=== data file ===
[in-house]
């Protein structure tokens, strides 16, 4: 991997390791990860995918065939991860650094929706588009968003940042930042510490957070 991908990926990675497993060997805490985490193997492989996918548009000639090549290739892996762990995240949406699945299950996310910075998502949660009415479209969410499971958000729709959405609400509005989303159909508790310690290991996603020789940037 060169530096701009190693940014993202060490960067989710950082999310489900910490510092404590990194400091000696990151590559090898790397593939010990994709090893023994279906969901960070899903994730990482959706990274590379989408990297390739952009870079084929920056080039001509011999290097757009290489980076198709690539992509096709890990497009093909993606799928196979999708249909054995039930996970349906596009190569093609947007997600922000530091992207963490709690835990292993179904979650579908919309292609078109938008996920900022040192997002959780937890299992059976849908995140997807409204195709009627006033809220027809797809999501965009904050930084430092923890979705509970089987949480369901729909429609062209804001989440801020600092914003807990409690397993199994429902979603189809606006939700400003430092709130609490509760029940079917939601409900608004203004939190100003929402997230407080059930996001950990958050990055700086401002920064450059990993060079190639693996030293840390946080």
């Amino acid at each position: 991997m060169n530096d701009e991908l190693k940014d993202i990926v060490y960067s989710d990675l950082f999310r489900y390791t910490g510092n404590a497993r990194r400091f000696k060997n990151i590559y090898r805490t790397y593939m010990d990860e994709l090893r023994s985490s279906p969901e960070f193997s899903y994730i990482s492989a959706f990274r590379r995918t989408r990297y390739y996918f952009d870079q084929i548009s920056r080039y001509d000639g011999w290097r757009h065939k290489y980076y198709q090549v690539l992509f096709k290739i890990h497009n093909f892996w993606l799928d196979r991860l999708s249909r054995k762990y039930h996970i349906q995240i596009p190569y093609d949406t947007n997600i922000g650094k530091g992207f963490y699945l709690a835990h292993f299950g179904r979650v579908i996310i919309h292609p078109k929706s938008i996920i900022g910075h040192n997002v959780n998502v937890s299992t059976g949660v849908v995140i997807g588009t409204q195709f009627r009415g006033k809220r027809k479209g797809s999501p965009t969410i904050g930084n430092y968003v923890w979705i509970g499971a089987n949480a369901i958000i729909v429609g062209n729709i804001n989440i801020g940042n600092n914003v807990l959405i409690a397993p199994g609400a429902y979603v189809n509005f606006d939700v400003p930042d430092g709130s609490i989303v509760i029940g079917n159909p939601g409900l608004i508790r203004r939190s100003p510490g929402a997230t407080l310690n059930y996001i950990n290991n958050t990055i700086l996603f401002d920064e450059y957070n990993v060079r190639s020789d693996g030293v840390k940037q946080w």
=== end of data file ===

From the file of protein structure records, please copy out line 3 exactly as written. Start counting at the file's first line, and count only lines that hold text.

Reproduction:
């Amino acid at each position: 991997m060169n530096d701009e991908l190693k940014d993202i990926v060490y960067s989710d990675l950082f999310r489900y390791t910490g510092n404590a497993r990194r400091f000696k060997n990151i590559y090898r805490t790397y593939m010990d990860e994709l090893r023994s985490s279906p969901e960070f193997s899903y994730i990482s492989a959706f990274r590379r995918t989408r990297y390739y996918f952009d870079q084929i548009s920056r080039y001509d000639g011999w290097r757009h065939k290489y980076y198709q090549v690539l992509f096709k290739i890990h497009n093909f892996w993606l799928d196979r991860l999708s249909r054995k762990y039930h996970i349906q995240i596009p190569y093609d949406t947007n997600i922000g650094k530091g992207f963490y699945l709690a835990h292993f299950g179904r979650v579908i996310i919309h292609p078109k929706s938008i996920i900022g910075h040192n997002v959780n998502v937890s299992t059976g949660v849908v995140i997807g588009t409204q195709f009627r009415g006033k809220r027809k479209g797809s999501p965009t969410i904050g930084n430092y968003v923890w979705i509970g499971a089987n949480a369901i958000i729909v429609g062209n729709i804001n989440i801020g940042n600092n914003v807990l959405i409690a397993p199994g609400a429902y979603v189809n509005f606006d939700v400003p930042d430092g709130s609490i989303v509760i029940g079917n159909p939601g409900l608004i508790r203004r939190s100003p510490g929402a997230t407080l310690n059930y996001i950990n290991n958050t990055i700086l996603f401002d920064e450059y957070n990993v060079r190639s020789d693996g030293v840390k940037q946080w």